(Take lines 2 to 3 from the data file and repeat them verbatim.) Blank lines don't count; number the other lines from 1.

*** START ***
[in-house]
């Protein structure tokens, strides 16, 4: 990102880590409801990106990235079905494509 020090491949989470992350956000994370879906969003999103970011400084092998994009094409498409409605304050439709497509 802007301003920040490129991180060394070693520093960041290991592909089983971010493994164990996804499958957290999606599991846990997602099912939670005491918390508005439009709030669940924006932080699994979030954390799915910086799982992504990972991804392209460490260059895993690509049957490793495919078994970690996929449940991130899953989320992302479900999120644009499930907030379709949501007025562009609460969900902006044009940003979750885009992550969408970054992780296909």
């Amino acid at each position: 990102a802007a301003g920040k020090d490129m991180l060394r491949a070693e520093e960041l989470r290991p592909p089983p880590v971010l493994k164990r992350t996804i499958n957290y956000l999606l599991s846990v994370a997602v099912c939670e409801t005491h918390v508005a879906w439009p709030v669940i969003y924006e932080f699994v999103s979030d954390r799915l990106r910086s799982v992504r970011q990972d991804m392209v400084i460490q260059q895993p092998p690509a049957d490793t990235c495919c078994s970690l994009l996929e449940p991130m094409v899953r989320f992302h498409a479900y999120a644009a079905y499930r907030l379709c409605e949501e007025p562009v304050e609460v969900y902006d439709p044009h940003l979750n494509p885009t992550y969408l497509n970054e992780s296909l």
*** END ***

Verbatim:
């Protein structure tokens, strides 16, 4: 990102880590409801990106990235079905494509 020090491949989470992350956000994370879906969003999103970011400084092998994009094409498409409605304050439709497509 802007301003920040490129991180060394070693520093960041290991592909089983971010493994164990996804499958957290999606599991846990997602099912939670005491918390508005439009709030669940924006932080699994979030954390799915910086799982992504990972991804392209460490260059895993690509049957490793495919078994970690996929449940991130899953989320992302479900999120644009499930907030379709949501007025562009609460969900902006044009940003979750885009992550969408970054992780296909």
């Amino acid at each position: 990102a802007a301003g920040k020090d490129m991180l060394r491949a070693e520093e960041l989470r290991p592909p089983p880590v971010l493994k164990r992350t996804i499958n957290y956000l999606l599991s846990v994370a997602v099912c939670e409801t005491h918390v508005a879906w439009p709030v669940i969003y924006e932080f699994v999103s979030d954390r799915l990106r910086s799982v992504r970011q990972d991804m392209v400084i460490q260059q895993p092998p690509a049957d490793t990235c495919c078994s970690l994009l996929e449940p991130m094409v899953r989320f992302h498409a479900y999120a644009a079905y499930r907030l379709c409605e949501e007025p562009v304050e609460v969900y902006d439709p044009h940003l979750n494509p885009t992550y969408l497509n970054e992780s296909l």